Iraq’s prime minister says there is no need for the US-led or any other foreign combat troops to be present on Iraqi soil in light of the capability of the Iraqi security forces and army to defend the country on their own.
“There is no need for any foreign combat forces on Iraqi soil,” Mustafa al-Kadhimi said in an interview with the Associated Press, noting that any withdrawal schedule for foreign forces would be based on the needs of Iraqi forces, who have shown themselves capable in the last year of conducting independent missions against the Daesh Takfiri terrorist group.
“The war against [Daesh] and the readiness of our forces require a special timetable, and this depends on the negotiations that we will conduct in Washington,” Kadhimi said, ahead of a planned trip to Washington for the fourth round of strategic talks between the two countries.
Kadhimi is scheduled to meet US President Joe Biden on Monday to push for a concrete timetable for the withdrawal of US troops.
Currently, there are approximately 2,500 US troops in Iraq.
In April, the two countries agreed that the US transition to a train-and-advise mission requires the withdrawal of combat troops. No timetable for the withdrawal was set, however.
“What we want from the US presence in Iraq is to support our forces in training and developing their efficiency and capabilities, and in security cooperation,” Kadhimi said.
Iraq has a set of American weapons that require maintenance and training, he added. “We will ask the American side to continue to support our forces and develop our capabilities.”
Iraq declared victory over Daesh in late 2017. The campaign saw popular anti-terror forces joining hands to annihilate the infamous group.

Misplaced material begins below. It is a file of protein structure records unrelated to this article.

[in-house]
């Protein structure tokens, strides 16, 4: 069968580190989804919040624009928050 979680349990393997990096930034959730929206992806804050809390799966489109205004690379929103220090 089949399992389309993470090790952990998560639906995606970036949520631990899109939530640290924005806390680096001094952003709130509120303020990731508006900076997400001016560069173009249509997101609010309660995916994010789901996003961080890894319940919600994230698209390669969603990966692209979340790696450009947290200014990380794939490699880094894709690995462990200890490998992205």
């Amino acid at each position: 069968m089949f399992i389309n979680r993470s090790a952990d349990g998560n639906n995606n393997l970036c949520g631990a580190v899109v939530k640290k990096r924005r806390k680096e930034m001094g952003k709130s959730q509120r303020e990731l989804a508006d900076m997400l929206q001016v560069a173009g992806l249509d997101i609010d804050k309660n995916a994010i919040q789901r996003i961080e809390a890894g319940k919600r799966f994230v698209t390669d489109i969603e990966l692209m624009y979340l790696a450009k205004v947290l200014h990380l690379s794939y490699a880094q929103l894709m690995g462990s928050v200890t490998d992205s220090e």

The defeat of Daesh was followed by Washington’s cowardly act of terror in assassinating Iran’s prominent General Qassem Soleimani along with Deputy Commander of Iraq’s Popular Mobilization United (PMU) Abu Mahdi al-Muhandis – who both fought Daesh – at the Baghdad International Airport in January 2020.
The assassination prompted the Iraqi parliament to vote for the expulsion of all foreign forces from the country.
Parliamentarians oppose US military’s advisory role in Iraq
Ahead of the premier's Washington visit, Iraqi lawmakers and political figures have indicated their opposition to the presence of the US military in their country, even in the capacity of advisors.
Muhammad al-Baldawi, a member of parliament, said on Sunday that the continuation of the US military presence in Iraq is in support of terrorism and will lead to problems inside the Arab country.
“The parliament has underscored the need for US troops to leave Iraq,” said Baldawi, a member of Iraqi Al-Fatah (Conquest) Alliance, according to Iraqi media.
“Iraq is facing many problems due to US interventions, especially in the field of electricity and support for terrorism. [Iraqi] governments have failed to boost services in the past because of US interventions.”
Nasr al-Shammari, a spokesman for Iraq's al-Nujaba Movement, said Iraq is in no need of American forces, neither for training nor for an advisory role.
“Americans' training and advisory [role] is an insult to Iraqi forces. We do not tolerate the presence of foreign forces on Iraqi soil.”
Shammari also warned that Iraqi resistance forces will target foreign forces, including NATO forces, in the country.
Hassan Salem, another member of al-Fatah Alliance, said Iraq’s Foreign Minister Fuad Hussein was implementing the United States’ demands in Iraq, adding that it was about time Hussein resigned.
Hussein has said Baghdad still required Washington’s help, and called for maintaining bilateral security cooperation. The minister has drawn a sharp rebuke from Iraqi resistance groups.
“We need to work with the International Coalition, led by the United States, against the terrorists of Daesh,” Hussein said during a joint press conference alongside his US Secretary of State Antony Blinken in Washington on Friday.
“We need cooperation in the field of intelligence. We need help with training. We need troops to help us in the air.”